The results of academic effort were completely contrary to the originally envisioned outcomes. For the Western religions, instead of increasing unity, academics revealed an increasing number of divisions, sects, views, variations, and changes. For the Vedic system, academics revealed the continuity of all the diversified views through antiquity along with greater unity being established through the historical steps of materialism, ritualism, impersonalism, and personalism. The academic effort found that thesis and antithesis were not producing greater synthesis in Western religions; rather, the antithesis was being banned, buried, and burned to maintain a thesis by fiat. Conversely, the academic effort found that the thesis and antithesis were producing greater synthesis in the Vedic tradition, via greater dialogue and successive interpretations, without banning, burying, or burning any thesis or antithesis by fiat.

There is a famous saying—”He who digs a hole for someone will fall in it himself”. Western religious academics tried to dig a hole for the Vedic system but instead fell into the same hole. They could not digest this fact. But they had normalized the academic tendency to see history through Hegelian-Marxist lenses, so they could not put an end to it. Despite many efforts, they could not find unity in Western religions; they instead found continuous changes to texts and doctrines, the splitting of a unified tradition into ever more sects, and constantly growing conflicts between these sects. Likewise, despite many efforts, they were not able to fragment the Vedic tradition into separate religions despite deriding the existence of many deities, texts, and practices, because they can be traced to antiquity, and people following these traditions are dialoguing and debating but never participants in violent conflicts.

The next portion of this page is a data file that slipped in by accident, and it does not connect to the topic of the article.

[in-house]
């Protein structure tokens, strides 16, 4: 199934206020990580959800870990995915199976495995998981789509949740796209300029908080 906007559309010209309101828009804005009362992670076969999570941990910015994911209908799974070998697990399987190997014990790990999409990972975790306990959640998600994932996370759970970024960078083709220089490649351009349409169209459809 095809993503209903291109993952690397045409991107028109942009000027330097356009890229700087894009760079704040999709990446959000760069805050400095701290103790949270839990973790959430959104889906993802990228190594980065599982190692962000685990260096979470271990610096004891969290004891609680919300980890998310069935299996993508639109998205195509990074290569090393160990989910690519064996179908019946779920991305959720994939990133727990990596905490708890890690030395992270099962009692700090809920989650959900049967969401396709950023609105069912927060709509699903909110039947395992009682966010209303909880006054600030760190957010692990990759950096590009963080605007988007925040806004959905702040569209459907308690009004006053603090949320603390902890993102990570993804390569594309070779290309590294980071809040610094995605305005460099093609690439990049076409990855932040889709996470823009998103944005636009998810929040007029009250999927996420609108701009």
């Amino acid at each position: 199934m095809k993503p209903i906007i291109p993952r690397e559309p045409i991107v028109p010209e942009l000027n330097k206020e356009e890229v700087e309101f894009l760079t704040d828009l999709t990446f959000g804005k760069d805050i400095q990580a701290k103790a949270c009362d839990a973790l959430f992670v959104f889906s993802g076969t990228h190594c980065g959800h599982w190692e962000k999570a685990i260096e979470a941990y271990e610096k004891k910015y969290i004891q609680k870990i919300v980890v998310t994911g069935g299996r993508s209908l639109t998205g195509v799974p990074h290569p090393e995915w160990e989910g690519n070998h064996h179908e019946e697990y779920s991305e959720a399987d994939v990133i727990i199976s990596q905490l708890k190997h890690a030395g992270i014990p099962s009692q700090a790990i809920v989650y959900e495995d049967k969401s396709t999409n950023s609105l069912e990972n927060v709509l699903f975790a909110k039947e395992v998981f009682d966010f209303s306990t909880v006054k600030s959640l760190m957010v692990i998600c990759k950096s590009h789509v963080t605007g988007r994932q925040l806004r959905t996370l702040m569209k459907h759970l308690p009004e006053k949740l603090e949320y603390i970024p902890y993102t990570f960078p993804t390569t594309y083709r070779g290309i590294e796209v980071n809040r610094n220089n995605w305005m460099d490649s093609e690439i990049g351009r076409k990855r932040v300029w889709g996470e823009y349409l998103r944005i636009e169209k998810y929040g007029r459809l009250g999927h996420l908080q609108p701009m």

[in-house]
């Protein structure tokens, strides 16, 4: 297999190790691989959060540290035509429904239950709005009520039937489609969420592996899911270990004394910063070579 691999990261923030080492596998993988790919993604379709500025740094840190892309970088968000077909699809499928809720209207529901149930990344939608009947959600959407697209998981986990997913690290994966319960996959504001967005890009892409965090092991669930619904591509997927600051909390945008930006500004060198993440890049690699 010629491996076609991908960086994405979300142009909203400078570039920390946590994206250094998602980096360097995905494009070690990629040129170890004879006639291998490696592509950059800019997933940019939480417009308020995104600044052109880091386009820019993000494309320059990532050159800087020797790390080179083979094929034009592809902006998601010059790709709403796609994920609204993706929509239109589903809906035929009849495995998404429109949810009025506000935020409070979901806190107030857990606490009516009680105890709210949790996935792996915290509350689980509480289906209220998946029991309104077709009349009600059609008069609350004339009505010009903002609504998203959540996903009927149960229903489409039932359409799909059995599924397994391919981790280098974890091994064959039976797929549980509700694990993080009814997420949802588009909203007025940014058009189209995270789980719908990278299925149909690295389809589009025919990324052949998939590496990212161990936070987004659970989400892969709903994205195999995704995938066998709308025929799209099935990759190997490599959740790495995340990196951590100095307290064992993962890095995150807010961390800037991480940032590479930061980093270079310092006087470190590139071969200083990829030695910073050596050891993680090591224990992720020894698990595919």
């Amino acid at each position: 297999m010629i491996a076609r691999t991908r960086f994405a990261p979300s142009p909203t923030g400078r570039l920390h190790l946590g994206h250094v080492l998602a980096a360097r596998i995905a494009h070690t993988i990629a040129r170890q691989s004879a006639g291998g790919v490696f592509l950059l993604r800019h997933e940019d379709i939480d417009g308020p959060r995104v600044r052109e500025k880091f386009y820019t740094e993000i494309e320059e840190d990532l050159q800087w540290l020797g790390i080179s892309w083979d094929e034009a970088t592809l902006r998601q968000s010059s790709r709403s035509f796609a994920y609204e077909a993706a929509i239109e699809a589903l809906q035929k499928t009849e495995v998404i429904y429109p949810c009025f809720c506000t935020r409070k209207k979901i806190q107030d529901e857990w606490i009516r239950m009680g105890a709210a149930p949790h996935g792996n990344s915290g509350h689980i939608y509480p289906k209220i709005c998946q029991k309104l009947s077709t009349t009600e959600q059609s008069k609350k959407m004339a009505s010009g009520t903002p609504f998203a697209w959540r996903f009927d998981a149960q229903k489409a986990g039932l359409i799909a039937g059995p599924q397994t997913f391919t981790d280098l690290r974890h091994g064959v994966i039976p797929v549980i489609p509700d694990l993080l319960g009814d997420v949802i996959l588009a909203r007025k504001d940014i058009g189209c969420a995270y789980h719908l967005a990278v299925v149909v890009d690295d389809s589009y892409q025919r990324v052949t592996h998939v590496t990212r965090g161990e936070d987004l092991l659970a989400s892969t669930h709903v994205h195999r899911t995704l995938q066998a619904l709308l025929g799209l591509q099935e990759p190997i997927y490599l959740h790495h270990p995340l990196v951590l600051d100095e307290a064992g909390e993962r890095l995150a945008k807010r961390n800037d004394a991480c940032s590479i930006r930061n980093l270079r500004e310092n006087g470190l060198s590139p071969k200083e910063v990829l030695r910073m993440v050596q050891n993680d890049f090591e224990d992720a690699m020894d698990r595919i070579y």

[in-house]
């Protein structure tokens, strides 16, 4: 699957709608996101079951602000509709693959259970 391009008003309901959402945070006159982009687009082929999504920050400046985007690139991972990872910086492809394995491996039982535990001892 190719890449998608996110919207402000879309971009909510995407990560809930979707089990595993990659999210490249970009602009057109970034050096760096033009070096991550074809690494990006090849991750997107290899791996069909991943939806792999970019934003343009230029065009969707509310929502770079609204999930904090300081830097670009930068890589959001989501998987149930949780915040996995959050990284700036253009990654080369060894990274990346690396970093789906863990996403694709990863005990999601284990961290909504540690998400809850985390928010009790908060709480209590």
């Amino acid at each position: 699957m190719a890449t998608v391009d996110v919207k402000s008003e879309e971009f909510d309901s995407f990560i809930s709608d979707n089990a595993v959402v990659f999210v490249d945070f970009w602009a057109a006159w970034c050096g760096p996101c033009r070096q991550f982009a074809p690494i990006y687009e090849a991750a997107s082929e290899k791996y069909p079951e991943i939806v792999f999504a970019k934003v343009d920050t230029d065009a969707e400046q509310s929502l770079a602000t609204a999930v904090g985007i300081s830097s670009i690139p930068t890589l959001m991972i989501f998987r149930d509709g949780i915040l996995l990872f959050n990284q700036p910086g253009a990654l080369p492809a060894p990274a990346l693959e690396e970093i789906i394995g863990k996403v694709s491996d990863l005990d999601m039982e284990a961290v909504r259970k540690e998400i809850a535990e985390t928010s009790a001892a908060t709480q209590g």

Vested Interests of Postcolonial Academics

After the comprehensive failure of Hegelian-Marxist theories to justify the emergence of greater unity in Western history, in the post-WWII era, Western academics took a turn to foist an alternative set of “liberal” values of openness, democracy, globalization, and the free movement of resources, people, and ideas across cultures to shape the world in the image of the West. The game plan was that if people accept Western-style liberal democracy, then they will accept Christianity too because liberal democracy is a Christian value system.